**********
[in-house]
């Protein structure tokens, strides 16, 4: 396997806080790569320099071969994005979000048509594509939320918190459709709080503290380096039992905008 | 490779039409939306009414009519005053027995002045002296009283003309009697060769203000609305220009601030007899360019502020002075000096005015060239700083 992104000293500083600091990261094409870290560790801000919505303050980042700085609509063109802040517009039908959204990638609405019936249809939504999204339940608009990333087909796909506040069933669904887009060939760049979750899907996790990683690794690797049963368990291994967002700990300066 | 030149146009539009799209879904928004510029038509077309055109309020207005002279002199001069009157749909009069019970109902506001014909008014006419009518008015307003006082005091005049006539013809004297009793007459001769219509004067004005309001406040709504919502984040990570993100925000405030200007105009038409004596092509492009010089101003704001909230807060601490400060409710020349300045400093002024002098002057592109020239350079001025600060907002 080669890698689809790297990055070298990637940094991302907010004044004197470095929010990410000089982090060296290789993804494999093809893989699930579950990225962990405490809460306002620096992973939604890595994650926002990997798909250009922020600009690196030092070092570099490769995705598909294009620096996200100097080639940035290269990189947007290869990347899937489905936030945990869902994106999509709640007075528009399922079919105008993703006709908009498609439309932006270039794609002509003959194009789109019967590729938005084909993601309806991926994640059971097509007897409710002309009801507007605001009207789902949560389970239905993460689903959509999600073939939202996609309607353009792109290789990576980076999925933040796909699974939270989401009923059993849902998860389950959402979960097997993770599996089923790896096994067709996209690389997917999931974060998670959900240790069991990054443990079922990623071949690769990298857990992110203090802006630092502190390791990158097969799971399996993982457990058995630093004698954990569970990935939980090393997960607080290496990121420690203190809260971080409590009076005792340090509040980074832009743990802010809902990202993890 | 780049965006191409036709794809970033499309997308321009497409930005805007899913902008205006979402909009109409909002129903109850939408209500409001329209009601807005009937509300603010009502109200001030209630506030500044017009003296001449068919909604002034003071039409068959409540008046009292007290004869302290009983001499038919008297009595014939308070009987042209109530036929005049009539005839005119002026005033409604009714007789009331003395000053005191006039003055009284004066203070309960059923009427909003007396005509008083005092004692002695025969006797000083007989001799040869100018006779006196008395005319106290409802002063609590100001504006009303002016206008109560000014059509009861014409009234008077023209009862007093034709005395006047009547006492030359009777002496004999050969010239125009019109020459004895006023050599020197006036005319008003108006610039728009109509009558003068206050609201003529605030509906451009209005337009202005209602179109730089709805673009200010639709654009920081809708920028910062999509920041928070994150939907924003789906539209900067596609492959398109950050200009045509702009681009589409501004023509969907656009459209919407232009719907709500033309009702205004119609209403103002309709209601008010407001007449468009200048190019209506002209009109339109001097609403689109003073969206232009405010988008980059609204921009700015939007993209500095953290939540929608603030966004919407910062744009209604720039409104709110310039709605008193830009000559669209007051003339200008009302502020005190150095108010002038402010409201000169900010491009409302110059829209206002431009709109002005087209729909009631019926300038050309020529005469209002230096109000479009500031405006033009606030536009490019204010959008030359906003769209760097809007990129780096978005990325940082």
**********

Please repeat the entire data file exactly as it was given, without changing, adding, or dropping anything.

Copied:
[in-house]
């Protein structure tokens, strides 16, 4: 396997806080790569320099071969994005979000048509594509939320918190459709709080503290380096039992905008 | 490779039409939306009414009519005053027995002045002296009283003309009697060769203000609305220009601030007899360019502020002075000096005015060239700083 992104000293500083600091990261094409870290560790801000919505303050980042700085609509063109802040517009039908959204990638609405019936249809939504999204339940608009990333087909796909506040069933669904887009060939760049979750899907996790990683690794690797049963368990291994967002700990300066 | 030149146009539009799209879904928004510029038509077309055109309020207005002279002199001069009157749909009069019970109902506001014909008014006419009518008015307003006082005091005049006539013809004297009793007459001769219509004067004005309001406040709504919502984040990570993100925000405030200007105009038409004596092509492009010089101003704001909230807060601490400060409710020349300045400093002024002098002057592109020239350079001025600060907002 080669890698689809790297990055070298990637940094991302907010004044004197470095929010990410000089982090060296290789993804494999093809893989699930579950990225962990405490809460306002620096992973939604890595994650926002990997798909250009922020600009690196030092070092570099490769995705598909294009620096996200100097080639940035290269990189947007290869990347899937489905936030945990869902994106999509709640007075528009399922079919105008993703006709908009498609439309932006270039794609002509003959194009789109019967590729938005084909993601309806991926994640059971097509007897409710002309009801507007605001009207789902949560389970239905993460689903959509999600073939939202996609309607353009792109290789990576980076999925933040796909699974939270989401009923059993849902998860389950959402979960097997993770599996089923790896096994067709996209690389997917999931974060998670959900240790069991990054443990079922990623071949690769990298857990992110203090802006630092502190390791990158097969799971399996993982457990058995630093004698954990569970990935939980090393997960607080290496990121420690203190809260971080409590009076005792340090509040980074832009743990802010809902990202993890 | 780049965006191409036709794809970033499309997308321009497409930005805007899913902008205006979402909009109409909002129903109850939408209500409001329209009601807005009937509300603010009502109200001030209630506030500044017009003296001449068919909604002034003071039409068959409540008046009292007290004869302290009983001499038919008297009595014939308070009987042209109530036929005049009539005839005119002026005033409604009714007789009331003395000053005191006039003055009284004066203070309960059923009427909003007396005509008083005092004692002695025969006797000083007989001799040869100018006779006196008395005319106290409802002063609590100001504006009303002016206008109560000014059509009861014409009234008077023209009862007093034709005395006047009547006492030359009777002496004999050969010239125009019109020459004895006023050599020197006036005319008003108006610039728009109509009558003068206050609201003529605030509906451009209005337009202005209602179109730089709805673009200010639709654009920081809708920028910062999509920041928070994150939907924003789906539209900067596609492959398109950050200009045509702009681009589409501004023509969907656009459209919407232009719907709500033309009702205004119609209403103002309709209601008010407001007449468009200048190019209506002209009109339109001097609403689109003073969206232009405010988008980059609204921009700015939007993209500095953290939540929608603030966004919407910062744009209604720039409104709110310039709605008193830009000559669209007051003339200008009302502020005190150095108010002038402010409201000169900010491009409302110059829209206002431009709109002005087209729909009631019926300038050309020529005469209002230096109000479009500031405006033009606030536009490019204010959008030359906003769209760097809007990129780096978005990325940082």